The Turkish services probably took advantage of the old consolidated collaboration with the Mossad to set a trap and deliver an entire network of Israeli spies to Iran. This is the sad truth of the dirtiest spy story of the year, an unthinkable sellout only a few years ago. The story says two things clearly: the first is that Erdogan is out of control, in search of new alliances, hegemonic moves and Islamist supremacy; the second is that Obama doesn’t know how to judge who his allies are and, in any case, has lost his grip. This leads to a third problem: Turkey is in NATO — that is, it is our military ally, and yet it is waging its own private war and chooses its friends from among the worst.

David Ignatius revealed the story several days ago in the Washington Post. He himself moderated the debate between Tayyip Erdogan and Shimon Peres in Davos in 2009, when Erdogan inaugurated the campaign of hate against Israel, calling the elderly Nobel Peace Prize winner a murderer. The debate was ruined, but now Ignatius has given tit for tat. He discovered that the head of the Turkish services, Hakan Fidan, a friend of Shi’ite Iran (Turkey is Sunni) and a supporter of the most extreme anti-Assad forces (including Al Qaeda) on the Sunni side, has handed over to the Iranians a group of ten men from the Mossad who were operating in the territory of the Islamic Republic.

Once captured, the spies were probably condemned to death. In the past months, executions have increased many times over. Why has the affair come to light now? Is it because the unwritten code that politics does not matter and secret services do not betray each other was broken? Until now, relations were sealed by dozens of collaborations: it was David Ben Gurion who in 1958 signed a friendship treaty between intelligence [services] with President Adnan Menderes that was a pillar of Middle Eastern stability.

Perhaps Ignatius’s sources, if they are American, have considered sending a message to Israel to watch out and also to understand that Iran is not isolated, especially in this phase during which Obama is speaking to its new President Rouhani. As a consolation, the U.S. has canceled the sale of 10 drones to Turkey. The message to Erdogan: you have gone too far.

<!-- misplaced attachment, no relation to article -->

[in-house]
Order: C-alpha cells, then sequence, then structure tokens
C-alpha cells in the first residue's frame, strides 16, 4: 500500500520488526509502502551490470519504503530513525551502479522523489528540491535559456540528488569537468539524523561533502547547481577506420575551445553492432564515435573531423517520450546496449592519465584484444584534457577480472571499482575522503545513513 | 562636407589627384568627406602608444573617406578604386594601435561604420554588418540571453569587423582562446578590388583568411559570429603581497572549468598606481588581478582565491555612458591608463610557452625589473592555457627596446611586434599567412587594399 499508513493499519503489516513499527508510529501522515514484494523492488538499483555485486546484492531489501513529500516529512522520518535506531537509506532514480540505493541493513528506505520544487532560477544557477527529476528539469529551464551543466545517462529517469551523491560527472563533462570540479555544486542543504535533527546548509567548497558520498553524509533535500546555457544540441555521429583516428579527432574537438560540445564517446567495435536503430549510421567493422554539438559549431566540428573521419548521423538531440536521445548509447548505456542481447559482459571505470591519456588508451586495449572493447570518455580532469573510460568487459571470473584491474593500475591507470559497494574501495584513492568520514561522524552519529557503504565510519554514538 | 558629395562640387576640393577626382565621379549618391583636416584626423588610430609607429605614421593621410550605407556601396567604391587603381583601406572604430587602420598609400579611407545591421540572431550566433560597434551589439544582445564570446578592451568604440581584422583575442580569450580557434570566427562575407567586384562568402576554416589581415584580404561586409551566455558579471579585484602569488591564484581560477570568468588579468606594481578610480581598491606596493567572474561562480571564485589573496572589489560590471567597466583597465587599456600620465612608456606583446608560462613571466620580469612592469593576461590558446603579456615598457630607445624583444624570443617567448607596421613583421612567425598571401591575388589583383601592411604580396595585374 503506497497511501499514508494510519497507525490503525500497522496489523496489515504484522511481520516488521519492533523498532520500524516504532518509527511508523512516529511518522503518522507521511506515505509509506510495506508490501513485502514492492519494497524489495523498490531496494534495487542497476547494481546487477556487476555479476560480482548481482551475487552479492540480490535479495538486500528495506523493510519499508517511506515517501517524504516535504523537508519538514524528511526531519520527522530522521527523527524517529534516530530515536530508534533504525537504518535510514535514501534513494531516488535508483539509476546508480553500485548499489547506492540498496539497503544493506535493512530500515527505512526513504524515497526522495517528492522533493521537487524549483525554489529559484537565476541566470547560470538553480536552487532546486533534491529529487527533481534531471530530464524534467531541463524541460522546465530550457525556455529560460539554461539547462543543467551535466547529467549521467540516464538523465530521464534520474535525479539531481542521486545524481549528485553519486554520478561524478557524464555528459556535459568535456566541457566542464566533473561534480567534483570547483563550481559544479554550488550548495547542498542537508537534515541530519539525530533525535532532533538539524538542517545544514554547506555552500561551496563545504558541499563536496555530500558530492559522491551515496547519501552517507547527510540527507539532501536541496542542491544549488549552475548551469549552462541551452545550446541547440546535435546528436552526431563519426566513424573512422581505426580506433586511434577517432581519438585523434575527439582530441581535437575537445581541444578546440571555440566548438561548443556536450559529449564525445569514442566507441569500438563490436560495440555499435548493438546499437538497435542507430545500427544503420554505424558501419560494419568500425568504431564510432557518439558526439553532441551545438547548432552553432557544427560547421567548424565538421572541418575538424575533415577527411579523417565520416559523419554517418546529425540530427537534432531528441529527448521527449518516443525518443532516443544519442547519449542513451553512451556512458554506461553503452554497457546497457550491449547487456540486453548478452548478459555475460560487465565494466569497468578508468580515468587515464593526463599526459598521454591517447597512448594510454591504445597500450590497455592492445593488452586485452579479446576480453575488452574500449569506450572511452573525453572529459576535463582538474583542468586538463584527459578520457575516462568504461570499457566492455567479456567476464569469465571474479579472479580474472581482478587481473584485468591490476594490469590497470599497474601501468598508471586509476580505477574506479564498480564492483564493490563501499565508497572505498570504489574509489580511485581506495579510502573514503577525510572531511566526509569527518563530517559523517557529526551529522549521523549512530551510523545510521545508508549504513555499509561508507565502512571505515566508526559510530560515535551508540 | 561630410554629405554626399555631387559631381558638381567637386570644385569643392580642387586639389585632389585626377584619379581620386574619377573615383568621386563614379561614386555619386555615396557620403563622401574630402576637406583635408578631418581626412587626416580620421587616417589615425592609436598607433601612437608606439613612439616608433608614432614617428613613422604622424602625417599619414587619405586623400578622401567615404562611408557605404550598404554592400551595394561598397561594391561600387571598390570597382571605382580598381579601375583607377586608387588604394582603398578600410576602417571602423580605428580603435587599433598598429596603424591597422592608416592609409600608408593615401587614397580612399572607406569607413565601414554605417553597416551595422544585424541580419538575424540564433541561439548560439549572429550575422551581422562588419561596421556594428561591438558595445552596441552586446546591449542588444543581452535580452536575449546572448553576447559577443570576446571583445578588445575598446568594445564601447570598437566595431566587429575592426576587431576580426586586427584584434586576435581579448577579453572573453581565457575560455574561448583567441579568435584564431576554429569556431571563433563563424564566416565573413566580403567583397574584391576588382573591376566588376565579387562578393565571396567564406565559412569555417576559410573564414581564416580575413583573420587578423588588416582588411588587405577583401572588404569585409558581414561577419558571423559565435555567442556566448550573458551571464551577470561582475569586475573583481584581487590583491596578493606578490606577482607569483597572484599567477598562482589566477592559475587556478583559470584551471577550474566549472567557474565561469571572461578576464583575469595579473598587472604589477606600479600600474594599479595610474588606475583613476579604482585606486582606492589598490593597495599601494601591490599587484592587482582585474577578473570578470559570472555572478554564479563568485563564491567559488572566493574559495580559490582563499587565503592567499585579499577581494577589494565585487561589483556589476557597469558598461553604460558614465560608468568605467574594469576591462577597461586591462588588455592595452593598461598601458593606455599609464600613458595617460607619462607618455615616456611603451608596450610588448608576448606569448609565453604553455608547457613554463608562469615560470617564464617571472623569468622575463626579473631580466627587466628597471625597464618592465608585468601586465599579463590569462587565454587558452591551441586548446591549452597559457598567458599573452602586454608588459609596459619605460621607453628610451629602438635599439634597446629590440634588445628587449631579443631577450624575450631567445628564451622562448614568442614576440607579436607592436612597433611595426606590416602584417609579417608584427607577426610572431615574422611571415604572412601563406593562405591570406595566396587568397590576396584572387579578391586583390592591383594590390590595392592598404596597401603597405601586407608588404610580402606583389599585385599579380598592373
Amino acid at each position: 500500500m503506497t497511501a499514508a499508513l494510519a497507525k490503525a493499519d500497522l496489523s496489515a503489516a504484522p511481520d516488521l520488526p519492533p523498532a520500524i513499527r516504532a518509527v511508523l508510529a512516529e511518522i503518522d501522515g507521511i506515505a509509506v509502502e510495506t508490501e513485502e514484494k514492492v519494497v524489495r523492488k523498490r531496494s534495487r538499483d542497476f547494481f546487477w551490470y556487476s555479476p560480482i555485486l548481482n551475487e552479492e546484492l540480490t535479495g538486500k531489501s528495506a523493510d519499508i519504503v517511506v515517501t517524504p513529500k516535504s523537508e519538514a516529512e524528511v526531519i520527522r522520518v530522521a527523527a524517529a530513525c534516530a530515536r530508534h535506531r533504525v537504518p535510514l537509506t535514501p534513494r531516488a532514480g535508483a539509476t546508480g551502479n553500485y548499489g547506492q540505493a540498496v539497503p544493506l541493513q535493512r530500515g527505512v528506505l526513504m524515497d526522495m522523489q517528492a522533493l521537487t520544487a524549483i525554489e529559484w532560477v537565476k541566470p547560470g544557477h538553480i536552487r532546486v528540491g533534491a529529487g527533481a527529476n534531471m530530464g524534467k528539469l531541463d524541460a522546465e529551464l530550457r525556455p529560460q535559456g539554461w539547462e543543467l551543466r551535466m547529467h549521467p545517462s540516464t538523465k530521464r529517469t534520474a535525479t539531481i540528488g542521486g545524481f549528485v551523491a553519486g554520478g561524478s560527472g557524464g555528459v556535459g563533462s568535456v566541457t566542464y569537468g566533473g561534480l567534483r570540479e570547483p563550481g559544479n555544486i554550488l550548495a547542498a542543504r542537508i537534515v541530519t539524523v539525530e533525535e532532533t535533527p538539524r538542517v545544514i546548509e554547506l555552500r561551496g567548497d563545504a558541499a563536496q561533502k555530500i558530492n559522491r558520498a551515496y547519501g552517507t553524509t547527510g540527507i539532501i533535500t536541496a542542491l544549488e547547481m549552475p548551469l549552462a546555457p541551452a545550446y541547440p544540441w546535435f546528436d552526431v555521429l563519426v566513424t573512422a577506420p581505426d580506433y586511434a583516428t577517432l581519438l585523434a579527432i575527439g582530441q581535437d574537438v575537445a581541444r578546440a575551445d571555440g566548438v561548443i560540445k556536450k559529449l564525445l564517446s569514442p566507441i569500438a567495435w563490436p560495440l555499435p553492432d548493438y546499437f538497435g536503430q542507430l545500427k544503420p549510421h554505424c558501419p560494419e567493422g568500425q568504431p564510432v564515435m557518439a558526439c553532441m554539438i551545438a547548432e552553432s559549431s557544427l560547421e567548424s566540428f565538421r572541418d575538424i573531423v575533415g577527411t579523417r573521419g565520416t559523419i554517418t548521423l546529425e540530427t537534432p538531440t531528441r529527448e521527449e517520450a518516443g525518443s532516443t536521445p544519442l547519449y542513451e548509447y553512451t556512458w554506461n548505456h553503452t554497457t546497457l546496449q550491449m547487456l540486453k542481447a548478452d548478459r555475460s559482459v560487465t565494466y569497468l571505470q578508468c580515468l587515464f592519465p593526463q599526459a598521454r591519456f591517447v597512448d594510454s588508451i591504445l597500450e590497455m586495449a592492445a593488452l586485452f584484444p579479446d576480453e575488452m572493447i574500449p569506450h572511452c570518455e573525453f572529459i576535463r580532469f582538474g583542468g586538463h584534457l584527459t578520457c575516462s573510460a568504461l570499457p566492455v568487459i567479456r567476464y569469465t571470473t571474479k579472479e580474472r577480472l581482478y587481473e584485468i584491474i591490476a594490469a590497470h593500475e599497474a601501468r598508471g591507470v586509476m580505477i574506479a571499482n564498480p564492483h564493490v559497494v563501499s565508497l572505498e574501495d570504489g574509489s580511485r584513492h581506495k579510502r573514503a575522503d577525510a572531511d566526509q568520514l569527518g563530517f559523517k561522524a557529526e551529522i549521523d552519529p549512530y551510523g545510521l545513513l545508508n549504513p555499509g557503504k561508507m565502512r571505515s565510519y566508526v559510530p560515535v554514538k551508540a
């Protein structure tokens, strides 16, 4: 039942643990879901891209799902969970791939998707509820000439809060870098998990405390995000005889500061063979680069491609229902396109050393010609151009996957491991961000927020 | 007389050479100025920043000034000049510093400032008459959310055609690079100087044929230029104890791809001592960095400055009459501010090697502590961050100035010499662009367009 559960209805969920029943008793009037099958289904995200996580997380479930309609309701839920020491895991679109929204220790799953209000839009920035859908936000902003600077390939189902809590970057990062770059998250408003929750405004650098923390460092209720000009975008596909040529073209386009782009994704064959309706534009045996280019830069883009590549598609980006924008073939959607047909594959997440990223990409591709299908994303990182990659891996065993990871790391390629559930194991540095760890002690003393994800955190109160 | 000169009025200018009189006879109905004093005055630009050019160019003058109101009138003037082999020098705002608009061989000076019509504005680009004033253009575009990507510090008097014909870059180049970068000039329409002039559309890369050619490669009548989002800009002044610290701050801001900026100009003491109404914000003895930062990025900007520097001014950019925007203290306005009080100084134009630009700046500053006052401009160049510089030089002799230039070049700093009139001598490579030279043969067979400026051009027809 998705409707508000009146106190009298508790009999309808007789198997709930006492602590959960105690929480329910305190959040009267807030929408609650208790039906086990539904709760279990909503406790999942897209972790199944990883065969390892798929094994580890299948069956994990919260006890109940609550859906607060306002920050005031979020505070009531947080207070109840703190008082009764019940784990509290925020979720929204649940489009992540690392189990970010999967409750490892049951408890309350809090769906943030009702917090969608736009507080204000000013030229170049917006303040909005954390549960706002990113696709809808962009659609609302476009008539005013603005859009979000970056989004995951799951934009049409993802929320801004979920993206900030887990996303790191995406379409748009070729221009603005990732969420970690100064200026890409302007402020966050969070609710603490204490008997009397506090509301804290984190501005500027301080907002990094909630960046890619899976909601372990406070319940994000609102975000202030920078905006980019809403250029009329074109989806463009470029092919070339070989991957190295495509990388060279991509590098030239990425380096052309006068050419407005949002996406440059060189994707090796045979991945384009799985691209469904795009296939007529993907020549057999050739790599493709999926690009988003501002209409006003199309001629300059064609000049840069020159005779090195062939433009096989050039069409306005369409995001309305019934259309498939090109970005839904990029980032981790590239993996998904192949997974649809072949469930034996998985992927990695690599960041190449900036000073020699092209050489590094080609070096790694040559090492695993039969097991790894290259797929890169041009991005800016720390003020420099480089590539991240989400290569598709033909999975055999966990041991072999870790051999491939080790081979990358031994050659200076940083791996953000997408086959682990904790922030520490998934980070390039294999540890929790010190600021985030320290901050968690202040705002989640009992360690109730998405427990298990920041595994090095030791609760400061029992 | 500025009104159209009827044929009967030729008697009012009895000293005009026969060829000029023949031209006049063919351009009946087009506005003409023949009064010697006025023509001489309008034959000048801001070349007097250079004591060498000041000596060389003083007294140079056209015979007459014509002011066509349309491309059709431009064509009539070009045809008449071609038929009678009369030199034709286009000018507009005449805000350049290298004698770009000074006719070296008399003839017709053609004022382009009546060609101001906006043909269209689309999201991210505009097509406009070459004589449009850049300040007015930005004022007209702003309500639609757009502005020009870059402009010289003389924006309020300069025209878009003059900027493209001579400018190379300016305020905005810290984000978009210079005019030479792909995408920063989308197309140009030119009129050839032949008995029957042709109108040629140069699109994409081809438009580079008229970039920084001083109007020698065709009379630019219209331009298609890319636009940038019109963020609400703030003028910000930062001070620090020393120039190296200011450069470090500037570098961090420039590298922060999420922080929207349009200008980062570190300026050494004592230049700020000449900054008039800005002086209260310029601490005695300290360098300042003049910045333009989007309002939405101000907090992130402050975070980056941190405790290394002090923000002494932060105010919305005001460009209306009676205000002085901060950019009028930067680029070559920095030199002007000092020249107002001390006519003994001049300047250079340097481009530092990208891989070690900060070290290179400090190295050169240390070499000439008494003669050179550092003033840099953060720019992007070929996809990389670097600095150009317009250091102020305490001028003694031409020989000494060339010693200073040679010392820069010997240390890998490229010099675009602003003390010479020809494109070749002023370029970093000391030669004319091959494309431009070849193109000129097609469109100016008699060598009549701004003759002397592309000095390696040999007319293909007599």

But the reason that Erdogan made such an extreme gesture lies with his policy, which by now lacks credibility in its search for European approval on the one hand, and for the approval of the Pan-Islamic leadership on the other. Iran is certainly pleased, but now no one will never again trust the once renowned Turkish intelligence. In addition, Erdogan’s anti-Israel hatred, which was his banner throughout the Arab revolutions in which he supported the Muslim Brotherhood, has become ridiculous. He has maintained that Morsi was overthrown by an Israeli plot. He has blocked the rapprochement promoted by Obama between him and Netanyahu. The treachery against Israel was accompanied by words of contempt for the entire West, the invitation to Hamas, threats against Cyprus, and incursions into Iran’s enriched uranium affair.

The regional role has been tarnished, while with the Ergenekon case generals, attorneys and journalists were jailed and laws against “offending Islam” and drinking alcohol are being upheld. Erdogan has repressed tens of thousands of demonstrators. He was sure of convincing Obama to make a punitive expedition against Assad. that did not happen, and his borders are being overrun by Syrian refugees. Thus, he is attempting to recover by doing a favor for the Iranian regime, the sponsor of Assad, whom he still fights in Syria. A great idea.


This article originally appeared in slightly different form in Italian in Il Giornale (October 28, 2013) ; English copyright, The Gatestone Institute